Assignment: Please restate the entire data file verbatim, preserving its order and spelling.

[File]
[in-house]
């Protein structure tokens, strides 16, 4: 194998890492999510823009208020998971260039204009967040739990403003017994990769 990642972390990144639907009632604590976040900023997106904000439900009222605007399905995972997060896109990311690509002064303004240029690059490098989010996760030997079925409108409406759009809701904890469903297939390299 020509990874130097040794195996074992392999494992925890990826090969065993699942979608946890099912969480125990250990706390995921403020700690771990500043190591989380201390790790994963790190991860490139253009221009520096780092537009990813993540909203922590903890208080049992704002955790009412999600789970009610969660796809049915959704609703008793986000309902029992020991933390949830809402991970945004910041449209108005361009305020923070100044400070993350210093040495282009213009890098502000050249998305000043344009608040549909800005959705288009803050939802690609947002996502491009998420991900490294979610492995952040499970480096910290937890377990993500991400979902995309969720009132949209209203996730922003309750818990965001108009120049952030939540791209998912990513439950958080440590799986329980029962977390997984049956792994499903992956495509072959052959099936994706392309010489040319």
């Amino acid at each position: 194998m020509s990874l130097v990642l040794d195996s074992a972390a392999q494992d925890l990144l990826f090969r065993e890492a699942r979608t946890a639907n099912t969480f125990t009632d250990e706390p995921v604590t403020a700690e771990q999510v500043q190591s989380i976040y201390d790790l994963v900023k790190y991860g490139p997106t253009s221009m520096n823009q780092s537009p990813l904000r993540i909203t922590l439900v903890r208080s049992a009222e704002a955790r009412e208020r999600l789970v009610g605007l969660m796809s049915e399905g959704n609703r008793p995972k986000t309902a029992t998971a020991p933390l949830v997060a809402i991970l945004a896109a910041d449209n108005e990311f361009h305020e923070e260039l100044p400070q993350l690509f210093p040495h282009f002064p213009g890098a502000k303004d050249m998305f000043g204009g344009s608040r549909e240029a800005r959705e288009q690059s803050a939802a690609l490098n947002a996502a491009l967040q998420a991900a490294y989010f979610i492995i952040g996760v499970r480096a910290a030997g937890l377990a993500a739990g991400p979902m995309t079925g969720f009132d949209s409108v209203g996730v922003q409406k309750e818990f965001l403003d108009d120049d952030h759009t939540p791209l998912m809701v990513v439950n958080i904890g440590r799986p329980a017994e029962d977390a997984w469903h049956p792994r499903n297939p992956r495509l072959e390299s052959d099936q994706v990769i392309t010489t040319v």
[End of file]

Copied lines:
[in-house]
């Protein structure tokens, strides 16, 4: 194998890492999510823009208020998971260039204009967040739990403003017994990769 990642972390990144639907009632604590976040900023997106904000439900009222605007399905995972997060896109990311690509002064303004240029690059490098989010996760030997079925409108409406759009809701904890469903297939390299 020509990874130097040794195996074992392999494992925890990826090969065993699942979608946890099912969480125990250990706390995921403020700690771990500043190591989380201390790790994963790190991860490139253009221009520096780092537009990813993540909203922590903890208080049992704002955790009412999600789970009610969660796809049915959704609703008793986000309902029992020991933390949830809402991970945004910041449209108005361009305020923070100044400070993350210093040495282009213009890098502000050249998305000043344009608040549909800005959705288009803050939802690609947002996502491009998420991900490294979610492995952040499970480096910290937890377990993500991400979902995309969720009132949209209203996730922003309750818990965001108009120049952030939540791209998912990513439950958080440590799986329980029962977390997984049956792994499903992956495509072959052959099936994706392309010489040319």
């Amino acid at each position: 194998m020509s990874l130097v990642l040794d195996s074992a972390a392999q494992d925890l990144l990826f090969r065993e890492a699942r979608t946890a639907n099912t969480f125990t009632d250990e706390p995921v604590t403020a700690e771990q999510v500043q190591s989380i976040y201390d790790l994963v900023k790190y991860g490139p997106t253009s221009m520096n823009q780092s537009p990813l904000r993540i909203t922590l439900v903890r208080s049992a009222e704002a955790r009412e208020r999600l789970v009610g605007l969660m796809s049915e399905g959704n609703r008793p995972k986000t309902a029992t998971a020991p933390l949830v997060a809402i991970l945004a896109a910041d449209n108005e990311f361009h305020e923070e260039l100044p400070q993350l690509f210093p040495h282009f002064p213009g890098a502000k303004d050249m998305f000043g204009g344009s608040r549909e240029a800005r959705e288009q690059s803050a939802a690609l490098n947002a996502a491009l967040q998420a991900a490294y989010f979610i492995i952040g996760v499970r480096a910290a030997g937890l377990a993500a739990g991400p979902m995309t079925g969720f009132d949209s409108v209203g996730v922003q409406k309750e818990f965001l403003d108009d120049d952030h759009t939540p791209l998912m809701v990513v439950n958080i904890g440590r799986p329980a017994e029962d977390a997984w469903h049956p792994r499903n297939p992956r495509l072959e390299s052959d099936q994706v990769i392309t010489t040319v």